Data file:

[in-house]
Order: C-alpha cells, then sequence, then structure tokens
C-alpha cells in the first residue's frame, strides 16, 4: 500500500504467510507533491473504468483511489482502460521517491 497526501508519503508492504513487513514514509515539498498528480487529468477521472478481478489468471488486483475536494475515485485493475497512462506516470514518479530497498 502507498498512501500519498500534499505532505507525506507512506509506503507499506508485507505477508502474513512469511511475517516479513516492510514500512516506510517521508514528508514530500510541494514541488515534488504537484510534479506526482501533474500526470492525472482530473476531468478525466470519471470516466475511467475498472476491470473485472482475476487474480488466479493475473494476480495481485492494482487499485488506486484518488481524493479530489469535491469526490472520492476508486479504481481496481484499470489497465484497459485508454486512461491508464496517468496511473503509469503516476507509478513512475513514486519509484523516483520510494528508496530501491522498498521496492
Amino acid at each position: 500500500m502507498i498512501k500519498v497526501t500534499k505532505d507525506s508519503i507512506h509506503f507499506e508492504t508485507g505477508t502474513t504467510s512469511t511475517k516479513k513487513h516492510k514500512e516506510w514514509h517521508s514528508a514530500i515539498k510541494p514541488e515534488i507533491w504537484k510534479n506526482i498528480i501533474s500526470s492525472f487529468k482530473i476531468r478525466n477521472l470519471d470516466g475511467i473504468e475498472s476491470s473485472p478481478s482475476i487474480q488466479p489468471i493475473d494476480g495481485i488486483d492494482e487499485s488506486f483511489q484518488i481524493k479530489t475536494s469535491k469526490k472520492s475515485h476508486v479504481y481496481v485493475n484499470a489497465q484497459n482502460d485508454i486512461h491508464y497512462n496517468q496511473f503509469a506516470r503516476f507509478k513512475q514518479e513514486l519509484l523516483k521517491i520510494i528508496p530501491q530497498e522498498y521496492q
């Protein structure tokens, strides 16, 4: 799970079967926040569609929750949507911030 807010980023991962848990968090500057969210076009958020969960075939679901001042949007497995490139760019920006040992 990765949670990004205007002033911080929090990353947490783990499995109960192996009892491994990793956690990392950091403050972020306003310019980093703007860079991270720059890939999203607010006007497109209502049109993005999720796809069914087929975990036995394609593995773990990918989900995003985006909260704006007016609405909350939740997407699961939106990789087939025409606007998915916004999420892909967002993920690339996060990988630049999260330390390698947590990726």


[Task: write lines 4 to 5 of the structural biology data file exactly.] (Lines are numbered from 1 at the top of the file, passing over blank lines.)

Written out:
Amino acid at each position: 500500500m502507498i498512501k500519498v497526501t500534499k505532505d507525506s508519503i507512506h509506503f507499506e508492504t508485507g505477508t502474513t504467510s512469511t511475517k516479513k513487513h516492510k514500512e516506510w514514509h517521508s514528508a514530500i515539498k510541494p514541488e515534488i507533491w504537484k510534479n506526482i498528480i501533474s500526470s492525472f487529468k482530473i476531468r478525466n477521472l470519471d470516466g475511467i473504468e475498472s476491470s473485472p478481478s482475476i487474480q488466479p489468471i493475473d494476480g495481485i488486483d492494482e487499485s488506486f483511489q484518488i481524493k479530489t475536494s469535491k469526490k472520492s475515485h476508486v479504481y481496481v485493475n484499470a489497465q484497459n482502460d485508454i486512461h491508464y497512462n496517468q496511473f503509469a506516470r503516476f507509478k513512475q514518479e513514486l519509484l523516483k521517491i520510494i528508496p530501491q530497498e522498498y521496492q
């Protein structure tokens, strides 16, 4: 799970079967926040569609929750949507911030 807010980023991962848990968090500057969210076009958020969960075939679901001042949007497995490139760019920006040992 990765949670990004205007002033911080929090990353947490783990499995109960192996009892491994990793956690990392950091403050972020306003310019980093703007860079991270720059890939999203607010006007497109209502049109993005999720796809069914087929975990036995394609593995773990990918989900995003985006909260704006007016609405909350939740997407699961939106990789087939025409606007998915916004999420892909967002993920690339996060990988630049999260330390390698947590990726």